Whiston, Susan C., et al. "Effectiveness of career choice interventions: A meta-analytic replication and extension." Journal of Vocational Behavior 100 (2017): 175-184. (Link)

Selecting interventions for building career programmes

This meta-analysis of career choice intervention is a replication of an early one by Brown and Ryan Krane (2000), and covers the evidence for the effectiveness of 19 different interventions which themselves could be included in a programme. 57 studies were included in the review. Separate analyses were carried out for different outcomes, like career maturity and vocational identity. The biggest effects were found for self-efficacy. Comparisons were made between counselling and interventions as diverse as computer guided and world of work information.

Whiston, S. C., Mitts, N. G., & Li, Y. (2019). Evaluation of career guidance programs. International handbook of career guidance, 815-834. (Link)(Paid)

Comparison of the relative preferences for interventions and a method for evaluating a career program.

The authors first examine previous research related to the effects of career guidance programs or interventions with a discussion of the effectiveness of career guidance programs, which modalities are preferable in providing career guidance, which clients benefit from these interventions, and outcome measures that are typically used in the evaluation of career guidance programs. Second, the authors provide a summary of how to conduct an evaluation of a career guidance program.

Careers and Enterprise Company (2023), Our impact. (Link)

Reviewing the range of impacts that are achieved with the national programme in schools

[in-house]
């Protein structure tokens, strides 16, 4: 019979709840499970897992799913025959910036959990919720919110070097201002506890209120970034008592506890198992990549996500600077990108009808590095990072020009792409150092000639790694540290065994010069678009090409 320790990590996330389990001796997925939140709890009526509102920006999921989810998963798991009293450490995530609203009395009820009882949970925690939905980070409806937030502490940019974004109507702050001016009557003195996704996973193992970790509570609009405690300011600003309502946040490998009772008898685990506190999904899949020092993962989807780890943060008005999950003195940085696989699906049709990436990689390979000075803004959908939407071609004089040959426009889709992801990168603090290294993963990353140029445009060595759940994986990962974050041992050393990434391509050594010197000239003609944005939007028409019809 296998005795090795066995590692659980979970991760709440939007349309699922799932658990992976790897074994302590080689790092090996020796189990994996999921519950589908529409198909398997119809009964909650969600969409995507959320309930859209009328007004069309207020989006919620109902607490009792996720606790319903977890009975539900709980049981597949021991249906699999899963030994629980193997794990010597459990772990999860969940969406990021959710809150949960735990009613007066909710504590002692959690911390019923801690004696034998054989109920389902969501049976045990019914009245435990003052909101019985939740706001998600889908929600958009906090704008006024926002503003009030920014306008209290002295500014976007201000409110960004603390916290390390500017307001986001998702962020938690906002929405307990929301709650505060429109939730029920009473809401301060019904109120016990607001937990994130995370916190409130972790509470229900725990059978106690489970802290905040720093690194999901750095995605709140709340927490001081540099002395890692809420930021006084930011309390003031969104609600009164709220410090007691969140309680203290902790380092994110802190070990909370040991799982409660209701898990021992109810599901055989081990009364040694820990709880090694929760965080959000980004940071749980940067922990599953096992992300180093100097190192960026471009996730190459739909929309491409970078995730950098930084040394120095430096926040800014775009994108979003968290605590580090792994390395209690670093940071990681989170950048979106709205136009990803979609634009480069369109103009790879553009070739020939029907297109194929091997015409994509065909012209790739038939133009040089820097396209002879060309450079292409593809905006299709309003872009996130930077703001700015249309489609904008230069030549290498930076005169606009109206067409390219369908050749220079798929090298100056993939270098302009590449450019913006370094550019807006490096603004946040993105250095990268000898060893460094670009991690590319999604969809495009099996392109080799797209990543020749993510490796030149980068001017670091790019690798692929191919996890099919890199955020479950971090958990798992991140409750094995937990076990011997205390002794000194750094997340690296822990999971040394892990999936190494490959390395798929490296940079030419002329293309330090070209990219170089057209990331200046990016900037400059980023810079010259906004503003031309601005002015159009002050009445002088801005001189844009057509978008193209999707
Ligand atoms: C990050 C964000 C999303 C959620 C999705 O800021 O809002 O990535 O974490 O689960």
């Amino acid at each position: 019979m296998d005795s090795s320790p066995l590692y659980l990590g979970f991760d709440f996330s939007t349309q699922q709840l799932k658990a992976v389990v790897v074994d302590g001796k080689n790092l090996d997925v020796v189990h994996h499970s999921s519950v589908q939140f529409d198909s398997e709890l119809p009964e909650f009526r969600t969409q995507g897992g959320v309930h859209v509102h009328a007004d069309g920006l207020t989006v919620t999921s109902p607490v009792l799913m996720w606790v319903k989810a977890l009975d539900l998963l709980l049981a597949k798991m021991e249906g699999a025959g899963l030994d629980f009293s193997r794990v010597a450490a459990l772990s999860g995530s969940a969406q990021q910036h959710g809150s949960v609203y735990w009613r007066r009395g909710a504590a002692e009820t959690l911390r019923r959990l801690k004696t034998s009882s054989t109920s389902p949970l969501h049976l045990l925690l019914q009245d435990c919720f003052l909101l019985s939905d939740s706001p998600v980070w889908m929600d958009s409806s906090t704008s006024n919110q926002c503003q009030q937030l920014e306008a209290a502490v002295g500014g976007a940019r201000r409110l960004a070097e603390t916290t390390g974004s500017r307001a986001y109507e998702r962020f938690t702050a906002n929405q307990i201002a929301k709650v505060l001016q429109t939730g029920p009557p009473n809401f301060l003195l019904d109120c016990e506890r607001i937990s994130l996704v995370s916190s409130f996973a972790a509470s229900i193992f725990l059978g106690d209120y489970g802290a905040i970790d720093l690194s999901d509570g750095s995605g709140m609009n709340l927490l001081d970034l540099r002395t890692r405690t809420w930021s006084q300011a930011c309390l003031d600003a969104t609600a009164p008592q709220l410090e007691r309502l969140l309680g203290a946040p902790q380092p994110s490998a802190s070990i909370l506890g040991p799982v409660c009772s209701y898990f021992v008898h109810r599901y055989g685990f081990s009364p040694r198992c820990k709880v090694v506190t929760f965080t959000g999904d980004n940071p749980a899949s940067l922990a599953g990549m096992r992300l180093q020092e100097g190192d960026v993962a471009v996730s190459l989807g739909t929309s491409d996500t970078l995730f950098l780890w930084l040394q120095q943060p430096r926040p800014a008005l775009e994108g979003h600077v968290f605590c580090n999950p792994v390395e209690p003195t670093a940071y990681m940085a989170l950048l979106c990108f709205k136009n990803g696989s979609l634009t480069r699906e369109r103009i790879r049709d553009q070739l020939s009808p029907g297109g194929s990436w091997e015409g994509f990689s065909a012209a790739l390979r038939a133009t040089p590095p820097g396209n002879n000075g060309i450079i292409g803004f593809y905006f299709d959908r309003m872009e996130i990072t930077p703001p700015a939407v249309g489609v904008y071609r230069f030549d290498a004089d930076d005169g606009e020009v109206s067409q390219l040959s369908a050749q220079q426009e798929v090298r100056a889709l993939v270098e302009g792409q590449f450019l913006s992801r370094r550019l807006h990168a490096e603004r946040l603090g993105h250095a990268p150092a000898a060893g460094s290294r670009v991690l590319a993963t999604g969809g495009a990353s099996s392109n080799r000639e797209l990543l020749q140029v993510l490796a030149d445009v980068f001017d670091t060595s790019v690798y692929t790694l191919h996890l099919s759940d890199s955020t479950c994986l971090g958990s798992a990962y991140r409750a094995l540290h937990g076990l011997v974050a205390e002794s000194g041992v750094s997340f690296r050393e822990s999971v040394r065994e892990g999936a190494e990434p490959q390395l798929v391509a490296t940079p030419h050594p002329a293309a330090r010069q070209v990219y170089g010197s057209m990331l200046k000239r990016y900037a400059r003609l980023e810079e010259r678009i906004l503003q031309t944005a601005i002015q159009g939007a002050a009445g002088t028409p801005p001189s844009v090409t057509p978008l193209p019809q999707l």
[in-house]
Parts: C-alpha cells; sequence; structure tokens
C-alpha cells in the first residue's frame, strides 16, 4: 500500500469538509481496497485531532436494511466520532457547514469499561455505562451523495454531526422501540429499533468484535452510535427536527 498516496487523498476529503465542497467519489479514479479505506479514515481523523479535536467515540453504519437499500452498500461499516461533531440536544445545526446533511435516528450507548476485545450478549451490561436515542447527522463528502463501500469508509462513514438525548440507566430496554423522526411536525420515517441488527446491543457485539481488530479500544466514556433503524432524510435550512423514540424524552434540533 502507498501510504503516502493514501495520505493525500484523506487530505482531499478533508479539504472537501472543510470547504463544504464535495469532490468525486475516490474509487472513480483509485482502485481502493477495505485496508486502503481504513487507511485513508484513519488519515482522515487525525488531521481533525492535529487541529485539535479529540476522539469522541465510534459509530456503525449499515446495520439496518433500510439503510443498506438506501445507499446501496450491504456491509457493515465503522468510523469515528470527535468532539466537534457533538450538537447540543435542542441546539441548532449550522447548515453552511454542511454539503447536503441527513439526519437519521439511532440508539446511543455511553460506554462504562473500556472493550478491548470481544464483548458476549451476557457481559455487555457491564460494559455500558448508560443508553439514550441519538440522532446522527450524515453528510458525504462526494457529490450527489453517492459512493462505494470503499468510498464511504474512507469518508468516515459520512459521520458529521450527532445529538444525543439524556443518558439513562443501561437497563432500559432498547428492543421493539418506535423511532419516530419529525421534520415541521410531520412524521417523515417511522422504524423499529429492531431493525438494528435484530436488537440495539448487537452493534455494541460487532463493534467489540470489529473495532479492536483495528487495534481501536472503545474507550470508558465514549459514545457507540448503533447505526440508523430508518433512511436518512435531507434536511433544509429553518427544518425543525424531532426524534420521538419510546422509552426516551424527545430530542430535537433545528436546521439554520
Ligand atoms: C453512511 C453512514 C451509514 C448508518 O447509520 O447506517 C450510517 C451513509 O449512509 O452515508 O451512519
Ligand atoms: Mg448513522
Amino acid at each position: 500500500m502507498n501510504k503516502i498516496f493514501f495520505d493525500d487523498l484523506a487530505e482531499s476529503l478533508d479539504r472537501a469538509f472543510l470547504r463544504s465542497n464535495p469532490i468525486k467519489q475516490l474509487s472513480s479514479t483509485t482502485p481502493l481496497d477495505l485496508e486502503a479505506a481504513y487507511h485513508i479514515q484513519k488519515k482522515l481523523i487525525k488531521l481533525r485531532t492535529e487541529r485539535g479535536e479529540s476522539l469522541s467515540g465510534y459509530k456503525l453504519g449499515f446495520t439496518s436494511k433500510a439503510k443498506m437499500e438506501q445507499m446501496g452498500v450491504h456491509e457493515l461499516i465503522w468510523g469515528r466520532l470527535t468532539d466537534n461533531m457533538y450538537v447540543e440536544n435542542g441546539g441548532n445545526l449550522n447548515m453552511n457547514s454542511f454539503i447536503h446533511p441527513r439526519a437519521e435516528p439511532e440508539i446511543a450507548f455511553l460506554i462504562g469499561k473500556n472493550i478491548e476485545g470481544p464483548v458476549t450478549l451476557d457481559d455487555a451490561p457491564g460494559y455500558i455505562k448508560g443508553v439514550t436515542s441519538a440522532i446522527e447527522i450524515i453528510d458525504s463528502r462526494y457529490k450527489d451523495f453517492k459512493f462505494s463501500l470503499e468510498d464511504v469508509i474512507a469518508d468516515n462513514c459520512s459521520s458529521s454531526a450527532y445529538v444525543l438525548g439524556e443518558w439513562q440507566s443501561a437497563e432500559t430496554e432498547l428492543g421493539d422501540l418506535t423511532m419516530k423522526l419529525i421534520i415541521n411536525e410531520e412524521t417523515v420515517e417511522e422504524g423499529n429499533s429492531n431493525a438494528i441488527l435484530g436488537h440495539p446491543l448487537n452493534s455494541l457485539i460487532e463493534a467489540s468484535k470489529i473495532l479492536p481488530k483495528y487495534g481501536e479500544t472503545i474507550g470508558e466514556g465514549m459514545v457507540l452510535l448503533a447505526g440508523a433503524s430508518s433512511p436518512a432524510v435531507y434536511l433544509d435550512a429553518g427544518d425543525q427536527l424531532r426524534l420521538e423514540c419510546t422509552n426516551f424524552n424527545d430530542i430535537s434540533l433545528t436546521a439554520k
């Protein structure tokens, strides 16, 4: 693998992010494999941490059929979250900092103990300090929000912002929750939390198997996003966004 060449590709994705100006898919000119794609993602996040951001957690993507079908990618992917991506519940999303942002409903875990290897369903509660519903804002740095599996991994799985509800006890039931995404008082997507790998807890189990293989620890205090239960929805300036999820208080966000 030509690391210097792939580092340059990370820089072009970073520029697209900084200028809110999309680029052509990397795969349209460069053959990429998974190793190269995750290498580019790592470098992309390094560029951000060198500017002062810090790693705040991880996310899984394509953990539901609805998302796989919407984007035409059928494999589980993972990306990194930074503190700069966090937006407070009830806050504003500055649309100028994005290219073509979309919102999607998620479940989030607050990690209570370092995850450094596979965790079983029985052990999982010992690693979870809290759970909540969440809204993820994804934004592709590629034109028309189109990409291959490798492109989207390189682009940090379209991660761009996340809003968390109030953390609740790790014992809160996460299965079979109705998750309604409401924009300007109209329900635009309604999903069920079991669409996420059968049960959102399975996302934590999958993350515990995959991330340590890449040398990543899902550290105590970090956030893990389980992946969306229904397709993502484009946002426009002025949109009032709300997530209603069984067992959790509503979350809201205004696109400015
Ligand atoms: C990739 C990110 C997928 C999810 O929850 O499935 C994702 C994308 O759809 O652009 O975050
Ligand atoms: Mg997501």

The Careers and Enterprise programme provide a national programme in England. This article reviews their annual impact. At the time of this report, 92% of schools are in a Careers Hub. Students are showing systematic improvements in their career awareness and decision-making capabilities, as measured against the Gatsby framework. The programme also shows a 20% reduction in NEETs.

SQL (2023),Evaluations of universities’ employability programmes for TASO. Report for TASO (Link)

Evaluation of higher education employability programmes for for opportunities to reduce inequality gaps

TASO (Transforming Access and Student Outcomes in Higher Education) is an independent charity that addresses inequality in higher education. In 2021, TASO commissioned an evidence review (from SQW) to identify effective approaches to reduce equality gaps of employability programmes in several higher education settings at Cambridge and Exeter Universities.

3. Future research questions

From the CDI’s discussions with stakeholders, there is a perception that the careers field has demonstrated the overall value of individual interventions (e.g. a guidance interview, work placement). However, there is far less known about the optimal configuration of interventions into a programme. (Our literature review supports this view, with no evident sources that have examined the ways to construct programmes out of various component interventions in an optimal way). Therefore an outstanding future research question is:

  • How are individual career interventions optimally configured into programmes?